On July 7, 1941, a ceremony and fashion show was held on the steps of City Hall showcasing 25 of New York’s “prettiest needleworkers” sewing inaugural “New York Creation” labels on 25 award-winning garments. The young women threaded gold needles and pressed their feet on the pedals, marking the first of what would be hundreds, if not thousands, of promotional campaigns encouraging shoppers to wear clothes “Made in the U.S.A.”
These were the World War II years, a rocky time for international fashion. For decades any fashionista worth her Worth knew that Europe, particularly Paris, was “the only place for mode,” as the saying went at the time. But Europe was under siege, and many design houses were struggling to stay afloat. Gabrielle Coco Chanel, deep in an affair with a German officer and working as a spy for the Nazis, closed her fashion house in 1939, saying that wartime was not the time for fashion. Mandatory fabric rations swept across the continent, making it impossible Read More »
Twenty-three-year-old model Beverly Valdes needed a job. Her race had limited her to “Negro fashion shows,” and two major houses had recently told her that she was too small and too tall. As they say, the third time’s the charm: Valdes answered an advertisement placed a month earlier by French-born designer Pauline Trigère, and beat out 40 other hopefuls to represent Trigère’s clothing on Seventh Avenue. According to the New York Times article that broke the news on June 23, 1961, the designer picked Valdes simply because she possessed “a long waist, good shoulders and a good neck.” As for those customers who would not want to buy a dress worn by a black women, Trigère later told the Times, “We only lost one customer in Birmingham, Alabama. We didn’t miss her.” Read More »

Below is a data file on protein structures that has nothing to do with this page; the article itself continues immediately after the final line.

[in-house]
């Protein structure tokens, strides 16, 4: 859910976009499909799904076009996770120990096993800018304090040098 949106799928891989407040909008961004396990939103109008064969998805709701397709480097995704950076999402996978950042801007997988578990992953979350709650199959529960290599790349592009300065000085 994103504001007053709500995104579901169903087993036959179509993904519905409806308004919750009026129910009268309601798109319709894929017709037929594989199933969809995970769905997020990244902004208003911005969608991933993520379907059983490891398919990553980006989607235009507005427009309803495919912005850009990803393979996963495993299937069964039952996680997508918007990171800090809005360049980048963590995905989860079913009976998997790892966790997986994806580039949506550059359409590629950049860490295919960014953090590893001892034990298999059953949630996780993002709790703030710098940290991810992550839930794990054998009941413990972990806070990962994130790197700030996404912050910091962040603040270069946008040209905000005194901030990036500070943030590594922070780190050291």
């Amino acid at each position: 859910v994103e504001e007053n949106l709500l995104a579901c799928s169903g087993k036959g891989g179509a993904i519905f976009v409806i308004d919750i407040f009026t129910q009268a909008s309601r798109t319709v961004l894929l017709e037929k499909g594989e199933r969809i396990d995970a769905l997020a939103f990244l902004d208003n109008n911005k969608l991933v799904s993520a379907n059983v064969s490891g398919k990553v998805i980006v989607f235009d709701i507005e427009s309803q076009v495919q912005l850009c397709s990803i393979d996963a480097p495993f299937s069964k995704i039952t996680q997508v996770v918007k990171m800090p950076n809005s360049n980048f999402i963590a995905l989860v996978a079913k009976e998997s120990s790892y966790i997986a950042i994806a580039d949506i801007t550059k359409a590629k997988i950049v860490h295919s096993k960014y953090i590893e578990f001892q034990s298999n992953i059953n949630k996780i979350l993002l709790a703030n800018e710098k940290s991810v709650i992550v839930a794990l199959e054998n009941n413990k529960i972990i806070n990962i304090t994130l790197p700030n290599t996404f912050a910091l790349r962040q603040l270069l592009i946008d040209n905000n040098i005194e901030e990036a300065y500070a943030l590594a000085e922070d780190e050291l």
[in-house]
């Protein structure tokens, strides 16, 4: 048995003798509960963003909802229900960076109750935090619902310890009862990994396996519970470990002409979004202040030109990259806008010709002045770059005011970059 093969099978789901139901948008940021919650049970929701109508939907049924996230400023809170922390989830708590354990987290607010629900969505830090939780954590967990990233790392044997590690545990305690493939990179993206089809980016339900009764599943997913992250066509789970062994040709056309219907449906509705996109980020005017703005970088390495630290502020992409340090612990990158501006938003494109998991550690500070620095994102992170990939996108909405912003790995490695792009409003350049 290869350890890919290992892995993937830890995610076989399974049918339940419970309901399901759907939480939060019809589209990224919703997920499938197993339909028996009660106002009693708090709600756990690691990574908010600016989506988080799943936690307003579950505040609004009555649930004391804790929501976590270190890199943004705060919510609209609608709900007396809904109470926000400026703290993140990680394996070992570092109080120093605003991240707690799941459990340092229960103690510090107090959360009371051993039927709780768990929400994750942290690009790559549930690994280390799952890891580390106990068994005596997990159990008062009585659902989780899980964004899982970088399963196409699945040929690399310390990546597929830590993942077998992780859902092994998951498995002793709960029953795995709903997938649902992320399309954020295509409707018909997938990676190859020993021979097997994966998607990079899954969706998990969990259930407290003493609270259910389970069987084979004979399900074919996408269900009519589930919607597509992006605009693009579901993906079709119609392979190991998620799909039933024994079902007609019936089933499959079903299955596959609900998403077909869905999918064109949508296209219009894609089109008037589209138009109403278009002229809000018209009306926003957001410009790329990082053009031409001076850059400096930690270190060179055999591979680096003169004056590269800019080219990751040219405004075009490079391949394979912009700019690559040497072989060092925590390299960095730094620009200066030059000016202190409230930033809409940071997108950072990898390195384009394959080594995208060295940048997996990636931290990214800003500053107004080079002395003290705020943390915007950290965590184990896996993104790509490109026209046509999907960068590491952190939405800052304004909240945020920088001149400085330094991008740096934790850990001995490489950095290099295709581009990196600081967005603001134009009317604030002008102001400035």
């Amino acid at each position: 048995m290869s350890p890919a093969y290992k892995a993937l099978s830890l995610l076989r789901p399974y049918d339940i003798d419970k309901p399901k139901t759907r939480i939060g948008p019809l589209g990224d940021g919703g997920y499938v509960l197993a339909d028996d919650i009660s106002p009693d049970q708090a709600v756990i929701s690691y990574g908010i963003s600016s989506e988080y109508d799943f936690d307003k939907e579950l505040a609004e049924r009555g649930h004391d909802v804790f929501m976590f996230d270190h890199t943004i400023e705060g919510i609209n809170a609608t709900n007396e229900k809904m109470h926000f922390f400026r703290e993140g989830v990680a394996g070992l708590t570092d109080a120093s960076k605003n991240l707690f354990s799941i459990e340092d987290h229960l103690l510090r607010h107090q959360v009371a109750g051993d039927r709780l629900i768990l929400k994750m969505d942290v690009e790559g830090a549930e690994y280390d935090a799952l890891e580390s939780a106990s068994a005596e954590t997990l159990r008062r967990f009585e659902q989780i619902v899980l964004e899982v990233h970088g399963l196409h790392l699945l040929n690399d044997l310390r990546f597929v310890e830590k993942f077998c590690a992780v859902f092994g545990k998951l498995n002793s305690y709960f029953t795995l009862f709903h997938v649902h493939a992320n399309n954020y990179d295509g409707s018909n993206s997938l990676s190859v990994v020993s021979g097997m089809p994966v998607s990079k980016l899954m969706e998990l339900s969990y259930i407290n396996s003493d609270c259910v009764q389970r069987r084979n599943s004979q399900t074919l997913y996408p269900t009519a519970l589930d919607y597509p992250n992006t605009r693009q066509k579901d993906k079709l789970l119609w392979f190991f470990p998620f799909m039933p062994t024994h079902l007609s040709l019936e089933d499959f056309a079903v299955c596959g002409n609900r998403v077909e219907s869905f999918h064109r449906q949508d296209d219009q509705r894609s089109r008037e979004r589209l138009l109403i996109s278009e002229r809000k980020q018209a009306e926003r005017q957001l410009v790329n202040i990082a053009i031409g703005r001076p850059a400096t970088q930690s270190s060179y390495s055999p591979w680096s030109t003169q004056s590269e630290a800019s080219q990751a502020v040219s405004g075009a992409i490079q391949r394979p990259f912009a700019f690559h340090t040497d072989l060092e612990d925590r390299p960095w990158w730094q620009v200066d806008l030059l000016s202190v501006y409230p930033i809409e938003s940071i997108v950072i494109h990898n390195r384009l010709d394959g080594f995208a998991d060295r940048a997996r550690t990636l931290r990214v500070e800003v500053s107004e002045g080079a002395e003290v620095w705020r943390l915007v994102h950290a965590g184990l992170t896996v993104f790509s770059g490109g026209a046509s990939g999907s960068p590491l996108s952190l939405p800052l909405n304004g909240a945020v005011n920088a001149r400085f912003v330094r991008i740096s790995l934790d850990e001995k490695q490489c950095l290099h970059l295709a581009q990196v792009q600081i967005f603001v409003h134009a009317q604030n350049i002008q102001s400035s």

Born on June 9:
Max Raab, American clothier and filmmaker; 1926
Ossie Clark, British designer; 1942
Johnny Depp, American actor and style icon; 1963
Cameron Bunce, American model; 1981
Happy day to all June niners! Why, I ask you, would you be a one-trick pony, when you could be a multiple-trick pony? Like Max Raab, born in 1926, you have the unique ability to reinvent yourself. Max started off working for his father’s men’s clothing store, but soon turned his focus to women’s wear, and by the early 1960s The New York Times was calling him the “dean of the prep look.” Still unsatisfied, Max got involved with producing and directing movies (he was an executive producer on A Clockwork Orange). In the next year, I want you to take a page out of Max’s book and feel free to excel in more than one area. What if you’re not excelling in even one area yet? Well, then you’re going to have a very busy 12 months. Better get to it!
Photo: Max Raab, photographer unknown
On June 3, 1900, the International Ladies’ Garment Workers Union was founded.
If you were a teenage immigrant in New York in the early 1900s, you might have worked in a dress shop. And if you worked in a dress shop, you would have worked nine-hour days, Read More »